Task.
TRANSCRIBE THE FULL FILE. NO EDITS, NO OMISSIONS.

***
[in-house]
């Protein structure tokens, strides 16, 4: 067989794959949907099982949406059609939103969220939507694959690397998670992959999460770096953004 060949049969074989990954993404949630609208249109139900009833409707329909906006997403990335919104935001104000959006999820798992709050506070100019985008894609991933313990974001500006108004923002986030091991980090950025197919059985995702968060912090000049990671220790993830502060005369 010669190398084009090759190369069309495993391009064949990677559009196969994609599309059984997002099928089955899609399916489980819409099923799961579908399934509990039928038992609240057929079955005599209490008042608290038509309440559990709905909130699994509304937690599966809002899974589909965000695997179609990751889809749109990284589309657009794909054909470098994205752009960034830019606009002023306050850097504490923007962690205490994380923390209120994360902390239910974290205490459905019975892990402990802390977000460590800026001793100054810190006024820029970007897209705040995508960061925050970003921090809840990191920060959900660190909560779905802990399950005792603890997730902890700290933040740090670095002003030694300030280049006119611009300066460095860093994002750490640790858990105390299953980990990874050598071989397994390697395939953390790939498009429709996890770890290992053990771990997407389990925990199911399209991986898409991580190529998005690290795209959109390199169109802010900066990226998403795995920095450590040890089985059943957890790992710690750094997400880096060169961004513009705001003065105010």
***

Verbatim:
[in-house]
């Protein structure tokens, strides 16, 4: 067989794959949907099982949406059609939103969220939507694959690397998670992959999460770096953004 060949049969074989990954993404949630609208249109139900009833409707329909906006997403990335919104935001104000959006999820798992709050506070100019985008894609991933313990974001500006108004923002986030091991980090950025197919059985995702968060912090000049990671220790993830502060005369 010669190398084009090759190369069309495993391009064949990677559009196969994609599309059984997002099928089955899609399916489980819409099923799961579908399934509990039928038992609240057929079955005599209490008042608290038509309440559990709905909130699994509304937690599966809002899974589909965000695997179609990751889809749109990284589309657009794909054909470098994205752009960034830019606009002023306050850097504490923007962690205490994380923390209120994360902390239910974290205490459905019975892990402990802390977000460590800026001793100054810190006024820029970007897209705040995508960061925050970003921090809840990191920060959900660190909560779905802990399950005792603890997730902890700290933040740090670095002003030694300030280049006119611009300066460095860093994002750490640790858990105390299953980990990874050598071989397994390697395939953390790939498009429709996890770890290992053990771990997407389990925990199911399209991986898409991580190529998005690290795209959109390199169109802010900066990226998403795995920095450590040890089985059943957890790992710690750094997400880096060169961004513009705001003065105010």